Jill’s Weekly Wrap-Up – March 31

Here are my reviews for the week with my ratings:

I did 9 weekly blogging memes:

How was your week? What did you guys read?

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Sundays in Bed With… The Last Namsara

The meme that dares to ask what book has been in your bed this morning? Come share what book you’ve spent time curled up reading in bed, or which book you wish you had time to read today! This meme is hosted by Midnight Book Girl.

This Sunday I’m reading The Last Namsara (Iskari #1) by Kristen Ciccarelli.

Goodreads Synopsis:

In the beginning, there was the Namsara: the child of sky and spirit, who carried love and laughter wherever he went. But where there is light, there must be darkness—and so there was also the Iskari. The child of blood and moonlight. The destroyer. The death-bringer.

These are the legends that Asha, daughter of the king of Firgaard, has grown up learning in hushed whispers, drawn to the forbidden figures of the past. But it isn’t until she becomes the fiercest, most feared dragon slayer in the land that she takes on the role of the next Iskari—a lonely destiny that leaves her feeling more like a weapon than a girl.

Asha conquers each dragon and brings its head to the king, but no kill can free her from the shackles that await at home: her betrothal to the cruel commandant, a man who holds the truth about her nature in his palm. When she’s offered the chance to gain her freedom in exchange for the life of the most powerful dragon in Firgaard, she finds that there may be more truth to the ancient stories than she ever could have expected. With the help of a secret friend—a slave boy from her betrothed’s household—Asha must shed the layers of her Iskari bondage and open her heart to love, light, and a truth that has been kept from her.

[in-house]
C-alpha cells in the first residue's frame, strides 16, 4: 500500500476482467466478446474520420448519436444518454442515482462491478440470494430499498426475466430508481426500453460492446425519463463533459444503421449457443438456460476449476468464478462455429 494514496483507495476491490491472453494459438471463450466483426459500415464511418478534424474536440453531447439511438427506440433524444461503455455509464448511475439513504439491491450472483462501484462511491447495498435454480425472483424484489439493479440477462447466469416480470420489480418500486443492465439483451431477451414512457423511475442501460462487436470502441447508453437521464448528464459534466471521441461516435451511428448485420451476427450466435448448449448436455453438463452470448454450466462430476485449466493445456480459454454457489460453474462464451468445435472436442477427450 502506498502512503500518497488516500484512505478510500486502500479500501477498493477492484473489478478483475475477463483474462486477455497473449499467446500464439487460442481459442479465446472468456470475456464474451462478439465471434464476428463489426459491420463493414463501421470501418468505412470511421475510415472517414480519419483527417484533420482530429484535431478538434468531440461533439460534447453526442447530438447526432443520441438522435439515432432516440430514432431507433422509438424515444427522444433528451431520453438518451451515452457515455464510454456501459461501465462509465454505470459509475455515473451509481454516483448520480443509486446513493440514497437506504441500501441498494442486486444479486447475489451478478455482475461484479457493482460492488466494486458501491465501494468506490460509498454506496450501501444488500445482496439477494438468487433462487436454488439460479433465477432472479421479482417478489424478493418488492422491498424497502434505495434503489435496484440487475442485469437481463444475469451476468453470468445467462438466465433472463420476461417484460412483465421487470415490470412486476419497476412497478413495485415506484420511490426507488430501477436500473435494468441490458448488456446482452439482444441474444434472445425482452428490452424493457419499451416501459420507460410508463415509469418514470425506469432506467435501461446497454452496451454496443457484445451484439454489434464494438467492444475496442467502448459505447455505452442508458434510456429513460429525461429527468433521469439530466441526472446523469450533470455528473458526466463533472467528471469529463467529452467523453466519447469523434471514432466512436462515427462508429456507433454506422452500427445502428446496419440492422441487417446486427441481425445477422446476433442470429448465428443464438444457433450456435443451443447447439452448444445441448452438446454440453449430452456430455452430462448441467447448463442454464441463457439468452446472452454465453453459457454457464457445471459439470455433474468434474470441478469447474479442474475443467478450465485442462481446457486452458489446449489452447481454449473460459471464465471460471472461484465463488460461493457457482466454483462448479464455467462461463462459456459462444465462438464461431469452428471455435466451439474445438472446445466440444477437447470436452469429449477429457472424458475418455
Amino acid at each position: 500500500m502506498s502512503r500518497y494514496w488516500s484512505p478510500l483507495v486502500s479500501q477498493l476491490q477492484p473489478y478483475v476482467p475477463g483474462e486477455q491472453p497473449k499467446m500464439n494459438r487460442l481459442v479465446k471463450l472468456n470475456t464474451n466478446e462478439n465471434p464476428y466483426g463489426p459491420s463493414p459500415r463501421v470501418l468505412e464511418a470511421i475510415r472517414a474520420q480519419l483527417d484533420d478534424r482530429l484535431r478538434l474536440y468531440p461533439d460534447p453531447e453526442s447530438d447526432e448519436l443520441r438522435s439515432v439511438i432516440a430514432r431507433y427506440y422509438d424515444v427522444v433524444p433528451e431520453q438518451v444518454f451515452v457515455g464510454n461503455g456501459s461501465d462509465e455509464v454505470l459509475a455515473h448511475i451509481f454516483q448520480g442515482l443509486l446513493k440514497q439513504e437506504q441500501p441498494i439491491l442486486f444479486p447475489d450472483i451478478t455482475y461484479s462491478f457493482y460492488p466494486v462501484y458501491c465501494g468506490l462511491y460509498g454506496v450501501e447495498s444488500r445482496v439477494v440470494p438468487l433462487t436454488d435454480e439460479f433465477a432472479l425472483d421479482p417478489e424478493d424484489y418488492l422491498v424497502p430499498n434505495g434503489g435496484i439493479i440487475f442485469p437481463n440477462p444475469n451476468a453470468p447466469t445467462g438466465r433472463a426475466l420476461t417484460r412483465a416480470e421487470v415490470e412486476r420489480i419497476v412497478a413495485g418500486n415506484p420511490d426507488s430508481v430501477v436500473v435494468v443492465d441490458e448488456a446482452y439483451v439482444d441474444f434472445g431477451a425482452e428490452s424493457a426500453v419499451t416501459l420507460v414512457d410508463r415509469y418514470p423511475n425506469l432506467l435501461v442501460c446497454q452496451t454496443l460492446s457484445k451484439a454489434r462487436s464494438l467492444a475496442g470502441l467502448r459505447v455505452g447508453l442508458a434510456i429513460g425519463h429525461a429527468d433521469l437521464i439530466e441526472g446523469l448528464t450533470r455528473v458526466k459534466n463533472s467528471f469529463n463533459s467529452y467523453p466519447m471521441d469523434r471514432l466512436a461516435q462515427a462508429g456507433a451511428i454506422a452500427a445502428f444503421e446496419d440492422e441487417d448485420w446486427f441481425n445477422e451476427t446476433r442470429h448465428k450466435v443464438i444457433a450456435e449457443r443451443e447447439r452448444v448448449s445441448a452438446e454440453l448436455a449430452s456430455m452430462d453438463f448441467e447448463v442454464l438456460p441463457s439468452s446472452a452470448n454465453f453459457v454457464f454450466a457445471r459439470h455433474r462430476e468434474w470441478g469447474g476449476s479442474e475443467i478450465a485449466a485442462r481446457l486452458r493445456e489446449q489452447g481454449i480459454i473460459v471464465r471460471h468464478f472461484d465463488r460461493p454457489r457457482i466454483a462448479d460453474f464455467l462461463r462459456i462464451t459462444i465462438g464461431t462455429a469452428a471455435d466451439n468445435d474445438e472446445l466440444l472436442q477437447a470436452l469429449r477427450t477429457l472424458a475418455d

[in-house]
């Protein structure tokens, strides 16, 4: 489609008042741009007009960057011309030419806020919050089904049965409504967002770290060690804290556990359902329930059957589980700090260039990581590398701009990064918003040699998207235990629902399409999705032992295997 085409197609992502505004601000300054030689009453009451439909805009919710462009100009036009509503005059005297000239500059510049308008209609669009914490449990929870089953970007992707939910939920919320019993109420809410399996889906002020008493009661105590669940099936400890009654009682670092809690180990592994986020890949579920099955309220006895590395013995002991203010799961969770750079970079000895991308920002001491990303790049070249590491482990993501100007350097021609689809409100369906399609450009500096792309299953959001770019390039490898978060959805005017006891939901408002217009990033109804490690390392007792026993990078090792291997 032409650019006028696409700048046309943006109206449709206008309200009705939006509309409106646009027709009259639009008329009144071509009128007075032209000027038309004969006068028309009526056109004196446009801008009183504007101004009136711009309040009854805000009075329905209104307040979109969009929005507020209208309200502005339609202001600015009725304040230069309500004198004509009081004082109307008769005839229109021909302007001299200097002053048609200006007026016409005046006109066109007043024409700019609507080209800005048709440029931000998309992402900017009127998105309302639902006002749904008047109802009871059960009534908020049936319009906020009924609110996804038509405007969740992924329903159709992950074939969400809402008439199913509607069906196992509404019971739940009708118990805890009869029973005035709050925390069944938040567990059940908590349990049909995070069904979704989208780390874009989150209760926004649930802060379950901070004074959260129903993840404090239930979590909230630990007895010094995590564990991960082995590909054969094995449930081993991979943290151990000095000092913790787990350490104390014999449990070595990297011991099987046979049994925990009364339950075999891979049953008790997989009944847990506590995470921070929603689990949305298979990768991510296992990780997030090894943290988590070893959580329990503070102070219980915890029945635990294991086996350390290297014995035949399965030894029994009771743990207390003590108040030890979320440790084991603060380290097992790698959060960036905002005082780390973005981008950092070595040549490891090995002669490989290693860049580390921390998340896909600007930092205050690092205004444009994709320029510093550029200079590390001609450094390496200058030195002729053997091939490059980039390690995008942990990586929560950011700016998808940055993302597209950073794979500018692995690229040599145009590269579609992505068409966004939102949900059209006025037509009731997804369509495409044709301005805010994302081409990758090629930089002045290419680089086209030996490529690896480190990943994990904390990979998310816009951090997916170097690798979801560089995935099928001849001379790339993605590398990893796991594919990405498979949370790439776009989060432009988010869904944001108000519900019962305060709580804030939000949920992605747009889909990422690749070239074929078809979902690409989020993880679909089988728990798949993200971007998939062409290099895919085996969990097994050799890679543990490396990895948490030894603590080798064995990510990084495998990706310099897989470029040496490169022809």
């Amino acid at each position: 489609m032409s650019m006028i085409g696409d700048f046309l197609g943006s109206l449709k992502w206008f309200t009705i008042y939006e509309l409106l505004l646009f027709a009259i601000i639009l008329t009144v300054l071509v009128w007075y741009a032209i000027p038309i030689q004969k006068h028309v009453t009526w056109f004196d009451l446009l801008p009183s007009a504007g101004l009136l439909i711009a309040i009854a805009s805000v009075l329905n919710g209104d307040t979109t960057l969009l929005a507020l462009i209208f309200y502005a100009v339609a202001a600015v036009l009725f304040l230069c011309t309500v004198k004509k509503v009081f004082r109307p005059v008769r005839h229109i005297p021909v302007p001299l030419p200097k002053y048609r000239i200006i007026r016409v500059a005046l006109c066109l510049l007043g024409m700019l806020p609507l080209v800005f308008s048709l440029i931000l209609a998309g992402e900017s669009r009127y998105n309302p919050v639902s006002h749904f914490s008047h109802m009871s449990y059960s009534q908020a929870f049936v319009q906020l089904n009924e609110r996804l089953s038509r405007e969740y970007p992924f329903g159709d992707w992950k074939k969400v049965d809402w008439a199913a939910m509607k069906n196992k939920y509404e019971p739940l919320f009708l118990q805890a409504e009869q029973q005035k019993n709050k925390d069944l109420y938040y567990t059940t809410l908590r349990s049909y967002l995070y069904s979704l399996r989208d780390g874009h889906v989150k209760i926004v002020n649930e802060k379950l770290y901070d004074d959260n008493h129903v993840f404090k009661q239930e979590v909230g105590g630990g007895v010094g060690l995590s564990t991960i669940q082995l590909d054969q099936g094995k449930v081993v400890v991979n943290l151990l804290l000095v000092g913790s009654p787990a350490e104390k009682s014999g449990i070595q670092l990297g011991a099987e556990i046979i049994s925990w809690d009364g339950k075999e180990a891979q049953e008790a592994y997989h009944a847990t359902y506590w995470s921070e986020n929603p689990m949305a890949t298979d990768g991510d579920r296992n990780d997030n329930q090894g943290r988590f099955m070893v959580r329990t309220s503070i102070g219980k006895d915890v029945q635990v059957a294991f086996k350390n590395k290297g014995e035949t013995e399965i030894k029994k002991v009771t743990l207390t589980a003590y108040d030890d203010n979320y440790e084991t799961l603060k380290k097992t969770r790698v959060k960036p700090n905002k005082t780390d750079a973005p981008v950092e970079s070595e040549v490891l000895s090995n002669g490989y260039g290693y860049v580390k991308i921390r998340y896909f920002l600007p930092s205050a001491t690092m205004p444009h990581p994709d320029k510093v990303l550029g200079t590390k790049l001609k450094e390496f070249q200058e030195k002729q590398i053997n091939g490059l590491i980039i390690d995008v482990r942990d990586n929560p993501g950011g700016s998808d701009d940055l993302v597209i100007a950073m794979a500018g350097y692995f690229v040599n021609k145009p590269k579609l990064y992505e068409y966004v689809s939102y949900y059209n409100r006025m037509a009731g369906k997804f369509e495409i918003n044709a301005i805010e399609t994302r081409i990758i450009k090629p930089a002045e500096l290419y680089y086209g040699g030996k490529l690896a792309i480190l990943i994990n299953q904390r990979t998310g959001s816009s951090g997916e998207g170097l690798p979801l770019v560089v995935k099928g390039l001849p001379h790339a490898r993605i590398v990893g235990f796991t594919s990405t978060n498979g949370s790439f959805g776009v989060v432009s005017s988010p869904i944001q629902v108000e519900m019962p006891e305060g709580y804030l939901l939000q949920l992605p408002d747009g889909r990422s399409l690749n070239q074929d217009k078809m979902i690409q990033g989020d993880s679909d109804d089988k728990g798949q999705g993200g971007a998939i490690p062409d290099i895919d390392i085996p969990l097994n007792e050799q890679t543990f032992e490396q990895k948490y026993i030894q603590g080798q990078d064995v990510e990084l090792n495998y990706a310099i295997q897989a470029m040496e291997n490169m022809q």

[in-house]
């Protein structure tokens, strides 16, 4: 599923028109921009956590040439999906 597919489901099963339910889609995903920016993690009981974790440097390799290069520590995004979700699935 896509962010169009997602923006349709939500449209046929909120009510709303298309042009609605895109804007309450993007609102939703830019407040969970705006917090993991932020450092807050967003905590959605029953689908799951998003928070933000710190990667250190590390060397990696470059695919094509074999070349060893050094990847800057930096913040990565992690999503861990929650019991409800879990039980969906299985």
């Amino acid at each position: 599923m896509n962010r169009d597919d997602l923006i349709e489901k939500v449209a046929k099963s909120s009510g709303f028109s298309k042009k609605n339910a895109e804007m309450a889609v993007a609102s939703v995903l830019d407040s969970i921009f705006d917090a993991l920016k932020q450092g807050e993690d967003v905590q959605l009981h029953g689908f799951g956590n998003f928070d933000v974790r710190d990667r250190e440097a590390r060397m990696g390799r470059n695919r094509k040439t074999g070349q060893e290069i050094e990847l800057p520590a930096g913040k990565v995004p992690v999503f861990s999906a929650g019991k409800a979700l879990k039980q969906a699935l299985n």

What book are you in bed with today?

Six for Sunday – Debut Books

This meme is hosted by Steph at A little but a lot. The weekly prompts for 2019 can be found here.

This week’s prompt is Debut Books and Authors. I will list the books by debut authors I’ve read that have been published in 2019 so far:

1. The Field Guide to the North American Teenager by Ben Philippe

2. White Stag by Kara Barbieri

3. The Dead Queens Club by Hannah Capin

4. Best Babysitters Ever by Caroline Cala

5. Opposite of Always by Justin A. Reynolds

6. Queenie by Candice Carty-Williams

Did you write a #SixforSunday post? What was your list of Debut Books and Authors?

Review: Mirror, Mirror (Twisted Tales #6)

Title: Mirror, Mirror (Twisted Tales #6)
Author: Jen Calonita
Genre: Young Adult, Fantasy
Publisher: Disney Book Group
Source: Publisher via NetGalley
Format: Ebook
Release Date: April 2, 2019
Rating: ★★★★★

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Goodreads Synopsis:

What if the Evil Queen poisoned the prince?

Following her beloved mother’s death, the kingdom falls into the hands of Snow White’s stepmother, commonly referred to as “the Evil Queen” by those she rules. Snow keeps her head down at the castle, hoping to make the best of her situation.

But when new information about her parents resurfaces and a plot to kill her goes haywire, everything changes for Snow. With the help of a group of wary dwarfs, a kind prince she thought she’d never see again, and a mysterious stranger from her past, Snow embarks on a quest to stop the Evil Queen and take back her kingdom. But can she stop an enemy who knows her every move and will stop at nothing to retain her power… including going after the ones Snow loves?